I've been waiting for a long time to hear something like that!

Bernard has been saying and doing plenty of the right things lately, and it is amazing to see the momentum for the series that he has facilitated.

Since the craziness of 1996 where speeds jumped almost 10 mph in a year, the pole speed has only been above 230 twice since then. Back then, I was one of the believers that those speeds had become too unsafe and welcomed rules that slowed down the cars. The safety standards that existed for the cars, drivers and track itself were just not adequate for cars going that fast. But today a combination of stronger cars, SAFER barriers and the HANS device protects the drivers about as much as you possibly can.

Now, I'm not part of the portion of the fanbase that says we should open things up and let the cars go as fast as they can. There is a point that it is just "too fast". Where that threshold lives is hard to say. 240? 250?

The difference between 225 and 240 is in the neighborhood of 2.5 seconds per lap (and for numbers geeks like me out there it's 22 feet per second -- 352 feet per second at 240 versus 330 feet at 225). Stretching that out over the 2 1/2 miles of the Speedway doesn't seem like a lot, although I wonder how the drivers feel about it. It still probably wouldn't look as fast to them as 215 does at Texas!

Then again, what do I know? On the highway 75 and 90 don't look much different to me (although I haven't driven that fast in years, YEARS I tell you!), so I'm just taking the guess that it might be that relative.

The time is right to do it for so many reasons. From a competition standpoint, it would force the three engine builders to step up their game and push their engineering forward, which would be fun to watch. It would also bring attrition back into the equation, which is the point of testing both man and machine. Now getting the cars to go 500 miles is just way too easy.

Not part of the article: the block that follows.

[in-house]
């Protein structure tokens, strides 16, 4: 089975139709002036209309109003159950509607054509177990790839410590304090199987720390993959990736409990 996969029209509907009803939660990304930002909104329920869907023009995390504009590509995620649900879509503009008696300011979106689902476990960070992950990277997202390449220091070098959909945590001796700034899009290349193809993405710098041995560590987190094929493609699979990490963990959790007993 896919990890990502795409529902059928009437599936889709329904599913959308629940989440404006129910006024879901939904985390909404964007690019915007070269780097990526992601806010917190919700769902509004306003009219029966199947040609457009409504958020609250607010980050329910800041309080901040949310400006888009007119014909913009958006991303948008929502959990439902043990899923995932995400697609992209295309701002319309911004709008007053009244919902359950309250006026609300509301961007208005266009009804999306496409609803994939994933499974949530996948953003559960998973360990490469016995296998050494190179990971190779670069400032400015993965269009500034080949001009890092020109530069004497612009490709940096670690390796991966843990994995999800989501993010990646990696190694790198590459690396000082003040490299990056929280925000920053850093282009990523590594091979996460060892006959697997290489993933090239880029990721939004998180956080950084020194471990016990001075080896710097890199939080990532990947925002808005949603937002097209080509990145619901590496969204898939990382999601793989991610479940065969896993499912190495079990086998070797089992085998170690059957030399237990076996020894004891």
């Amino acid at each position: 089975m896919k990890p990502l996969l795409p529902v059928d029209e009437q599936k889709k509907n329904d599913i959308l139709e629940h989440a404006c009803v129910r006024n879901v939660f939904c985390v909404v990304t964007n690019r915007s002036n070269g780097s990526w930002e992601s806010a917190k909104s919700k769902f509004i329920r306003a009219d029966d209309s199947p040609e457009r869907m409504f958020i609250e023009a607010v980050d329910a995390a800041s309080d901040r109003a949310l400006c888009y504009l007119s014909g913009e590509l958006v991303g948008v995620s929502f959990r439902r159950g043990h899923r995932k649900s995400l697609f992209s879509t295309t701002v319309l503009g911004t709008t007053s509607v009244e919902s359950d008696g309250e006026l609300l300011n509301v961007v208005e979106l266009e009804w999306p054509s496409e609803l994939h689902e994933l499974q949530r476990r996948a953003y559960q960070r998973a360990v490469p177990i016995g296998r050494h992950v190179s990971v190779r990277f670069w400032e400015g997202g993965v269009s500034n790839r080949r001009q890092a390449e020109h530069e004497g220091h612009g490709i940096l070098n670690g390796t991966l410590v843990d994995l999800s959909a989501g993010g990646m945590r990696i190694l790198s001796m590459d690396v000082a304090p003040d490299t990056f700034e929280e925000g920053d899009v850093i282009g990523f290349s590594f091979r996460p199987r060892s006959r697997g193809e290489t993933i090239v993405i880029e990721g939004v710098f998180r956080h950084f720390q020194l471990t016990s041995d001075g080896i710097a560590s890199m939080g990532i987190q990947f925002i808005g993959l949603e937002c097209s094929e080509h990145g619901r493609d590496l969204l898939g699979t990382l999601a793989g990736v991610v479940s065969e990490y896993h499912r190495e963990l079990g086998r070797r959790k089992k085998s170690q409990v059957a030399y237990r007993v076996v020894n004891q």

From a fan standpoint, it is a perfect opportunity to capitalize on the forward momentum and get people excited about the race again. Speed is what does it, always has and always will. I went to Pole Day every year from 1979-94, a time during which the four-lap track record was broken 15 times. There was an energy that existed that is hard to describe, a buzz that was felt around the whole town. Even people who weren't very interested in the 500 still knew what was going on.

There was a nice feel to time trials this year, as the fast nine shootout was fun to watch. But there were only 10,000 people there, it was just hard to get too excited. There was plenty of drama and Helio Castroneves' runs were just epic, and if there were 10 times that many people it would have been close to electric.

How much interest would there be for the 500 if the cars were going faster and pushing towards another track record? Plenty. People would stand up and take notice. Chicks dig the long ball, and they also dig track records.

And how cool would it be if the Speedway took it one more step, and the first driver to break Arie Luyendyk's one and four-lap track records of 237.498 and 236.986 would be serenaded with a tape of Tom Carnegie's famous line "It's a neeeewwww track record!"

The place would go nuts, and the racing world probably would too.

Friday, December 10, 2010

Frenetic Friday -- Did You Know Edition

Since Fast Friday is more than likely trademarked (and we don't want to step on anyone's toes here at 15 Days...especially if those toes have lawyers), the Frenetic Friday portion of the program involves little known facts, statistics or my very own opinion on a particular subject.

Today is little-known facts about 500 winners:

 1) 1911 winner Ray Harroun may have won the 500 in his only appearance, but it wasn't the only time he tasted victory at the Speedway. Harroun finished with eight wins total, having also won smaller feature races since the track had opened two years earlier.

2)From the start of the 1952 race until his tragic death in an accident on lap 57 in 1955, two-time winner Bill Vukovich (1953-54) dominated the race like few have in history. Vukovich turned 647 laps in that span and led 485 of amazing 75 percent.

3)Bobby Rahal finished his 1986 win with a flourish, turning the race's fastest lap of the day (209.152) on the last lap of the race. On the 75th anniversary of the first 500, it was also the fastest lap ever turned in the race at the time and still remains the only time since 1951 that the fastest race lap came on lap 200. Eddie Cheever, the 1998 winner, holds the record for the fastest race lap ever at 236.103 (1996). That one should stand for a while.